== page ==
Thursday, November 29, 2007
It used to be all about "Time to make the donuts", 31 flavors, and great sandwiches, but this week the Dunkin' Brands announced their search for an agency that could bring a unified digital front to their campaigns spanning breakfast, lunch and dessert.
This new "agency campaign" is headed up by the Foghound Corporation and Lois Kelly, best known for her book, Beyond Buzz: The Next Generation of Conversational Marketing. Kelly mentions the need for a leading agency with experience in big retail brands and the ability to handle strategy, creative work, and also back-end operations including e-commerce engines, analytics, and databases. So for all those shops that would love a little donut hole morsel, better get your thinking caps on and setup your own campaign to generate some buzz to grab the attention of Foghound and Dunkin' Brands.
In February 2007, they announced they had chosen Studiocom Interactive based on the following:
"Our experience in engaging younger consumers with brands online, and our ideas for positioning Dunkin' with its present and future customers was, in the end, the determining factor in their decision," noted Studiocom President, Carlos Pimenta.
So I decided to do some more research and check up on Carlos and Dunkin to see how they were doing. With an acquisition in 2005 by Bain Capital Partners and a plan to add 1,000 new Dunkin Donuts locations and 600 Baskin Robbins, I can see why they want to create better conversations with a younger audience. As the current generation graduates from college and goes onto their first career, makes their first investment or continues onto grad school; there is a need to be filled and that need is fresh, young entrepreneurs who want their own Dunkin brand franchise!
So how has the new agency been doing, let's look at how they are crafting their conversations online. Here is a video ad that is on Youtube. It doesn't look as if it was placed there by Dunkin or Studiocom, but it's kind of funny:
Next, they have launched a new website called My Iced Coffee that allows travelers to plan road trips and map its stores along the way in all 33 states where it has shops. Dunkin' partnered with online mapping company MapQuest to power the site, which also features trip-planning advice and instant-win games with prizes of $100 gas cards, JetBlue airline tickets, and global-positioning systems. Uhm ... yeah. I visited the site and there aren't any entries for Iced Coffee tales. The site is designed in Flash 9, which is slow on my home computer and they lost my attention after 35 seconds. Even better is when you do a search for "iced coffee" you don't get anything near Dunkin Donuts, but do you know who you do get???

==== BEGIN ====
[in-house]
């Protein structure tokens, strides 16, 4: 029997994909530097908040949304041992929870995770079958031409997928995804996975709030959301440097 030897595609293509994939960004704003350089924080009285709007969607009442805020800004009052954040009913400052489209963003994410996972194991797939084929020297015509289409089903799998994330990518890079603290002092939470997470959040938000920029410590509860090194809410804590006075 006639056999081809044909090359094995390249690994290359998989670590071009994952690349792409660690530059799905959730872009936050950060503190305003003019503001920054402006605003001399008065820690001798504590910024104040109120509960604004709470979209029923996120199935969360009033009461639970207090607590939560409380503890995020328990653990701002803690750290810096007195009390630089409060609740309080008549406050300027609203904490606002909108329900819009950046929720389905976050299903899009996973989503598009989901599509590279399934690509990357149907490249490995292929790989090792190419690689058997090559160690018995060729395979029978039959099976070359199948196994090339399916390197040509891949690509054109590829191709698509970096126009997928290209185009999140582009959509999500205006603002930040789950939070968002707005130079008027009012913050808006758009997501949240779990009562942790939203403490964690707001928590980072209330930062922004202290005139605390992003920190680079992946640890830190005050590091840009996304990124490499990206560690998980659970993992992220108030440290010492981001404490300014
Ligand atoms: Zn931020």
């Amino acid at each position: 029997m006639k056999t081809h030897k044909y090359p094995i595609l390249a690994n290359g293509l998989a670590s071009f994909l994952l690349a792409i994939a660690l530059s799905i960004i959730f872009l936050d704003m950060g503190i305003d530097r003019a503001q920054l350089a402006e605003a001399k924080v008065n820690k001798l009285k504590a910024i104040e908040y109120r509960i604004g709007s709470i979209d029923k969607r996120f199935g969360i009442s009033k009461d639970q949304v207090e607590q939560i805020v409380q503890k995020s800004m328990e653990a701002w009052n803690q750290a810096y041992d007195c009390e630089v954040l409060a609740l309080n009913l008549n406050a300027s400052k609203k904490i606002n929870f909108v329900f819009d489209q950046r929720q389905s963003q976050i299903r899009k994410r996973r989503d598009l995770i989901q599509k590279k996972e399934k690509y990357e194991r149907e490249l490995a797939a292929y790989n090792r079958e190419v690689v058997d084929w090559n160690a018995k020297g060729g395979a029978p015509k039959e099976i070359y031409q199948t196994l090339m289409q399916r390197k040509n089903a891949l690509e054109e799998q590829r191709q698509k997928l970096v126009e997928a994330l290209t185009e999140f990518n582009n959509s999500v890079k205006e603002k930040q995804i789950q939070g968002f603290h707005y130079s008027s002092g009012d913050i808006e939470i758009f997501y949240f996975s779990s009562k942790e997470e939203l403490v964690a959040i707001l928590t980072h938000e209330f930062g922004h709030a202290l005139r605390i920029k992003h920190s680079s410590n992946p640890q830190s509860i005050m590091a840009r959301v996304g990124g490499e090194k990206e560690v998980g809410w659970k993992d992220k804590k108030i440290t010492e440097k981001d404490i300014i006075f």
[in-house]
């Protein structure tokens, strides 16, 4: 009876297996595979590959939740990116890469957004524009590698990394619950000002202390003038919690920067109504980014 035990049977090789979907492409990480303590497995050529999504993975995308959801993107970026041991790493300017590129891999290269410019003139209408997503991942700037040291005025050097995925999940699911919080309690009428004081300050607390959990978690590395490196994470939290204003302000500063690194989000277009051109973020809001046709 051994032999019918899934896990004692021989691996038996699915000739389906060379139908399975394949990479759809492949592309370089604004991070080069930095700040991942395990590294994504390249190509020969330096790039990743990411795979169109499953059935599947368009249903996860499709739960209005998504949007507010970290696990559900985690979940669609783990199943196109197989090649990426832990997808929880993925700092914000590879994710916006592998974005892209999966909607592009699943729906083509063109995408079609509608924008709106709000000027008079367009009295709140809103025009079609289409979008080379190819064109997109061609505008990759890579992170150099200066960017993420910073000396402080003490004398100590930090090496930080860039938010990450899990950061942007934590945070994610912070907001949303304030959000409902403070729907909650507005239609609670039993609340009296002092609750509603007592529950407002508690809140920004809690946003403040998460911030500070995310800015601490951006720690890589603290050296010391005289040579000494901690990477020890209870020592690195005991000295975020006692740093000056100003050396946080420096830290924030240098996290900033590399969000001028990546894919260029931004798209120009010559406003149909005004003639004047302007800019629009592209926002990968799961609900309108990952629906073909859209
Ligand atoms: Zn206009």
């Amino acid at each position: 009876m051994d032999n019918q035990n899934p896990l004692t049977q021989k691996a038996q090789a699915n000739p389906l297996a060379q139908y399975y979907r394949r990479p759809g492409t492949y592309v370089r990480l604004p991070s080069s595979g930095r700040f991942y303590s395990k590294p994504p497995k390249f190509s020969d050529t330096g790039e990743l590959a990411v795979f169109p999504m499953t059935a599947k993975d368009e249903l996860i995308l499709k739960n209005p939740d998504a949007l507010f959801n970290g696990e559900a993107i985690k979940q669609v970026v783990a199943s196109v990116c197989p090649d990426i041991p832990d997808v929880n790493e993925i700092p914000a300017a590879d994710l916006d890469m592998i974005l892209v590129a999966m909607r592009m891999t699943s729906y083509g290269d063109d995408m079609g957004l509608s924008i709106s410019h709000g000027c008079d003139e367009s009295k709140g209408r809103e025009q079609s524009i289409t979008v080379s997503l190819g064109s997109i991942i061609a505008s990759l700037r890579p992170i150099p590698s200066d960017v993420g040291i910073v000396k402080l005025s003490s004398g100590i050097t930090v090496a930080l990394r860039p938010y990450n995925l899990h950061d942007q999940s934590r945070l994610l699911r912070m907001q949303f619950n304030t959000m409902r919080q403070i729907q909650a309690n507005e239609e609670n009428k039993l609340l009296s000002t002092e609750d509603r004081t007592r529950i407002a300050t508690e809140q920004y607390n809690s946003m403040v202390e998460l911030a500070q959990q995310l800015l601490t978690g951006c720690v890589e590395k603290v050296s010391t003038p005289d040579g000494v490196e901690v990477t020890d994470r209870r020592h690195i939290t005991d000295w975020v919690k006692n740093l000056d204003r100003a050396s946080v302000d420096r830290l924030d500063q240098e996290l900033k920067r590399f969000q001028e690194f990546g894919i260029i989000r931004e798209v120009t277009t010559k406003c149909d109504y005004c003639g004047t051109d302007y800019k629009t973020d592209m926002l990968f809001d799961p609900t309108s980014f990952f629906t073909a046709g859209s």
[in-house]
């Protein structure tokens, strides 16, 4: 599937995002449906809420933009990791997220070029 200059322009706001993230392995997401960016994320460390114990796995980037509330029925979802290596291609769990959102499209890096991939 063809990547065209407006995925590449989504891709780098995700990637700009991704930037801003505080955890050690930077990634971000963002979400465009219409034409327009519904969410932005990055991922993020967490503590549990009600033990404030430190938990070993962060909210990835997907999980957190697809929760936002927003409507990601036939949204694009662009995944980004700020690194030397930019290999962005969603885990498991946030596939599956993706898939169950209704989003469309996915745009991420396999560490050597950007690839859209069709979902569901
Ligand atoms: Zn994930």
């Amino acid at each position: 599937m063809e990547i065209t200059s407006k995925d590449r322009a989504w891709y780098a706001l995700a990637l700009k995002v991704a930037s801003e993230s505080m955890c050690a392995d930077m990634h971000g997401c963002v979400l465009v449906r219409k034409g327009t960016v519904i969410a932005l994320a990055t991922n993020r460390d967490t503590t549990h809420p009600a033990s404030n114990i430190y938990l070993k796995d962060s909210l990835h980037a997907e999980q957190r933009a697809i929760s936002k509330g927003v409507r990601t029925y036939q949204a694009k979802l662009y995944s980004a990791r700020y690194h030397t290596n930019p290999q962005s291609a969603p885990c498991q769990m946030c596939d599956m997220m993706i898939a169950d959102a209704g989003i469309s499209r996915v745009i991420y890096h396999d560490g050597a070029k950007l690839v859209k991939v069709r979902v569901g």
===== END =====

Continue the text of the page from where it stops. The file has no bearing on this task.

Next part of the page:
Onto Facebook. I found a profile for Dunkin Donuts and some groups. These are the loyal youngens you need! Get in there and start cultivating the conversation, listen to them, engage them, put your marketing budget to good use. I'm interested in seeing what else they have up their sleeve for 2007-08, but it's late and we don't have Dunkin Donuts in San Diego so I can stay up all night. Line up them donut holes and make sure you're leveraging everything online has to offer.
So I must confess that I'm an avid fan of the DVR box as it allows my wife and I the ability to watch the shows we oh-so-love, well most of the shows she loves and they kind of grow on you. We're watching America's Next Top Model on the CW and I'm wondering what they are doing to leverage the online channel during season to bring that watcher/viewer relationship to another level. So I do a search for "top model" and what do you know, they are number 1 in Google organic search results. So then I click through to their microsite, which ends up being just a directory within the overall site architecture. Strategic move? Could be, why not create a more engaging environment with its own URL? You can brand the heck out of it with the CW brand. Sure it creates more content under the CW domain and it increases links pointing into the CW domain thereby increasing link popularity, yadda yadda. Okay so maybe they did it the right way, but I was looking for something that was as innovative as the show's title tries to be by bringing America the next top model.
The "directory" provides users with many options like photos, videos, a forum, a lounge to chat with each other, blogs for users and even shows featured members based on the most profile views. Something any typical community-based website does these days. Then if you do a little more research you find out that in the Pre-Launch marketing, America's Next Top Model lets you personalize a message from Tyra Banks to one of your friends. It's kind of like a Mad Libs for voicemail. The campaign leverages the Varitalk technology. I've seen this done before with 50 Cent and Sprite. But, I had to create one and send it to the wife! We'll see what she says.